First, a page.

Rehoboth endorses design work for dock

Commissioners vote 4-3 to allow planners to go forward
The Rehoboth Beach commissioners endorsed, by a 4-3 vote, designing a dock along the Lewes-Rehoboth Canal to provide a water taxi stop. The commissioners, while skeptical the $1 million project could work, agreed to endorse the Lewes Rehoboth Canal Improvement Association's plan to move forward with a design. SOURCE FILE
August 20, 2013

The Rehoboth Beach commissioners narrowly agreed to endorse design work on a dock to be built on the banks of the Lewes-Rehoboth Canal.

Commissioner Bill Sargent cast the tie-breaking vote once it was agreed city funds would not be spent on the design. The Lewes Rehoboth Canal Improvement Association, which proposed the dock project, has said it plans to raise $150,000 for design work, based on a $50,000 state grant and $100,000 in private fundraising. The cost of the dock at the Rehoboth Beach Museum, has been estimated at $850,000, bringing the total cost up to $1 million.

Lewes officials, who will have to refurbish the dock at Canalfront Park as part of the project, endorsed the project last month.

The goal of the association is for the docks to accommodate a water taxi. Commissioner Pat Coluzzi, a member of the association who voted to endorse the design, said the intent is for the dock to be used as for a water taxi, although it will be a public facility. She said while other boats could use the dock to drop people off, the dock will not be large enough for boats to tie up.

At the commissioners’ Aug. 16 meeting, almost all the commissioners had questions about the logistics of the project and whether the dock could be built. The city’s endorsement was needed before the association could pursue state grants.

Commissioners Lorraine Zellers and Stan Mills, who both voted no, said more discussion was needed.

“We haven’t done our homework,” Mills said. “I think it’s premature to endorse this at this time.”

Zellers said there were still unanswered questions about parking, effects of the dock on traffic, maintenance costs and whether that area of the canal bank was the right location for a dock.

Mills said a memorandum of understanding spelling out the duties and responsibilities of the city and the association should be drafted and signed before an endorsement of the project.

“What are we committing ourselves to by signing this endorsement? Does it apply only to the design phase? Or are we giving implicit approval to the entire project?” Zellers said.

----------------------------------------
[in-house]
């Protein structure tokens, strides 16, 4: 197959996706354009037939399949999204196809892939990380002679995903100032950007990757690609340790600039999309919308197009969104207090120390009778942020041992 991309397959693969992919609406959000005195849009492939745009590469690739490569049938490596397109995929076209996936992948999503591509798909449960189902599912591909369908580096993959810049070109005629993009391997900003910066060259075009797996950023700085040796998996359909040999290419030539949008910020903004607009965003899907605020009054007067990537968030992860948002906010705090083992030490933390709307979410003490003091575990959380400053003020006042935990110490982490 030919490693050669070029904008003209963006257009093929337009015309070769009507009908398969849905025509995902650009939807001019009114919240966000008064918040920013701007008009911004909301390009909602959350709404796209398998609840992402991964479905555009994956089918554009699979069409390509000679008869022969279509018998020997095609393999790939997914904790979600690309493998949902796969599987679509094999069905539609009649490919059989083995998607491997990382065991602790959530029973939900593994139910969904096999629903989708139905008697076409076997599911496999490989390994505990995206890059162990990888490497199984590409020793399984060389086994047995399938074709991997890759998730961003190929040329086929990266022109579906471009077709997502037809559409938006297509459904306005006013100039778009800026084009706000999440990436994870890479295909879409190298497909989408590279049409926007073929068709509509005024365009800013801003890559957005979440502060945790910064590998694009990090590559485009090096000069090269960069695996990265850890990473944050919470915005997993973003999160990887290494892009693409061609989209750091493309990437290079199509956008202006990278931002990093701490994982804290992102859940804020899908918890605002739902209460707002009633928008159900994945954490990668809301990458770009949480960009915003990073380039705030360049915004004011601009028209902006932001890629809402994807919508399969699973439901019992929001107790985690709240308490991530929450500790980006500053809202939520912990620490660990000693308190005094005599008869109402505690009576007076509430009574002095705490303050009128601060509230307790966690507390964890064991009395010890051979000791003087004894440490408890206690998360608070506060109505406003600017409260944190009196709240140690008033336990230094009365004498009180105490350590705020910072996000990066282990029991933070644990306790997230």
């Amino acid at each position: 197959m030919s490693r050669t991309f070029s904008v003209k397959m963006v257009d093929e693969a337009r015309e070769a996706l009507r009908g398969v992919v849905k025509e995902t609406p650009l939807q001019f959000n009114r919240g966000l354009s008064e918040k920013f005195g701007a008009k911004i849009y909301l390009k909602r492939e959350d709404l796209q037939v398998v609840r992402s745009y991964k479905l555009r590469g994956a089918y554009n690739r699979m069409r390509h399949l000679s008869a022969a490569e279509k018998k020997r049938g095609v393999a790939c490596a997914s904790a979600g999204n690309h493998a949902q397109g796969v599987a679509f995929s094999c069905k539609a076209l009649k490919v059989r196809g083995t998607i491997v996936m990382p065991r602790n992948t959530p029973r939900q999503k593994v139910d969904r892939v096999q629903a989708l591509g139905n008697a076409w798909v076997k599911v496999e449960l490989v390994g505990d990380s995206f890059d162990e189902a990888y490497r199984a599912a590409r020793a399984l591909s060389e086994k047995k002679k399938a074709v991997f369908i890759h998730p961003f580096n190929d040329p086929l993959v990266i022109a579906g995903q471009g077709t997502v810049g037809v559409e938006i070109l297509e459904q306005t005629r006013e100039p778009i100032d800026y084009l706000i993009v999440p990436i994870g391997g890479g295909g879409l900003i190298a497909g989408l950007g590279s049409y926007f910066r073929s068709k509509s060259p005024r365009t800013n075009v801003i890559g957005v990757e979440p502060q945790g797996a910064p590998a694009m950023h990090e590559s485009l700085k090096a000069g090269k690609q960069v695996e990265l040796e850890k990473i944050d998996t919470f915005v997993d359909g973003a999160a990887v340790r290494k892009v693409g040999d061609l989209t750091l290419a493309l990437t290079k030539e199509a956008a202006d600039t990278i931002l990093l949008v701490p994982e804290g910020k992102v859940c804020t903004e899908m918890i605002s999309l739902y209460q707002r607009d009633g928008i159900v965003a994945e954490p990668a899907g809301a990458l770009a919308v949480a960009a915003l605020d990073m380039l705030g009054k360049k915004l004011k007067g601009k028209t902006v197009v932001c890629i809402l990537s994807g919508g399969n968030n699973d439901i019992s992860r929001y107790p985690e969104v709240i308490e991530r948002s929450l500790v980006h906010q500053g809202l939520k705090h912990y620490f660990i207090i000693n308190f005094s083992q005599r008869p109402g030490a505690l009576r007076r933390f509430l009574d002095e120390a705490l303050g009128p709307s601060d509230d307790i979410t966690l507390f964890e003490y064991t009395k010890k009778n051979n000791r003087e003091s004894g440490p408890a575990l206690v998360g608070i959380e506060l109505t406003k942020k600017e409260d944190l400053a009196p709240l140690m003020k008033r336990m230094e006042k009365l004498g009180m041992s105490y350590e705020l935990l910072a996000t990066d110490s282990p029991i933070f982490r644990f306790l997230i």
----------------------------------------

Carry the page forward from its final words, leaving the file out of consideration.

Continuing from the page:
Echoing Mills’ request for a memorandum of understanding, Zellers said, “If this is a first date, I want a prenup.”

Sargent was concerned about maintenance costs and assurance the city would not be on the hook for designing or building the dock.

The most vocal champion of the project was Commissioner Mark Hunker, who said the endorsement allows the association to move forward with design; specific logistical questions would be answered once a design was submitted.

He said the commersionners' questions are premature. "You can’t get to those questions until you have a design. And that’s all we’re looking for right now,” he said.

By endorsing the letter and moving forward, Commissioner Patrick Gossett said the city would be ensured a seat at the table as the project evolves.

Less convinced was Mayor Sam Cooper, who voted no. He said the feasibility of the project has never been shown and that there was no statement of purpose for having the dock in the first place. Cooper and Sargent expressed doubts that a water taxi could make money; Cooper also said a project like the dock screams for a memorandum of understanding.

Lewes Councilman Ted Becker, who pitched Rehoboth on an endorsement Aug. 5 on behalf of the association, said the association must get its grant request in by early October to be in line for state funds. Hunker said by not endorsing the project now the commissioners would have to wait until next year’s grant cycle and would still not have answers to their questions because no design work will have been done.

Scott Thomas, executive director of Southern Delaware Tourism, said the association was not trying to force feed a design on the city, but was simply looking for an endorsement of the concept of a dock.

The commissioners agreed to put in writing that no city money would be spent on the design and that the association would address the commissioners’ questions on the dock’s feasibility as part of the design. The letter also says the endorsement is not a tacit approval of the entire project or of a water taxi, but merely a go-ahead to proceed with design of the dock.

Welcome to The Cape Gazette Archive.
This content is provided free of charge
thanks to our sponsor:

Close ad in...

Close Ad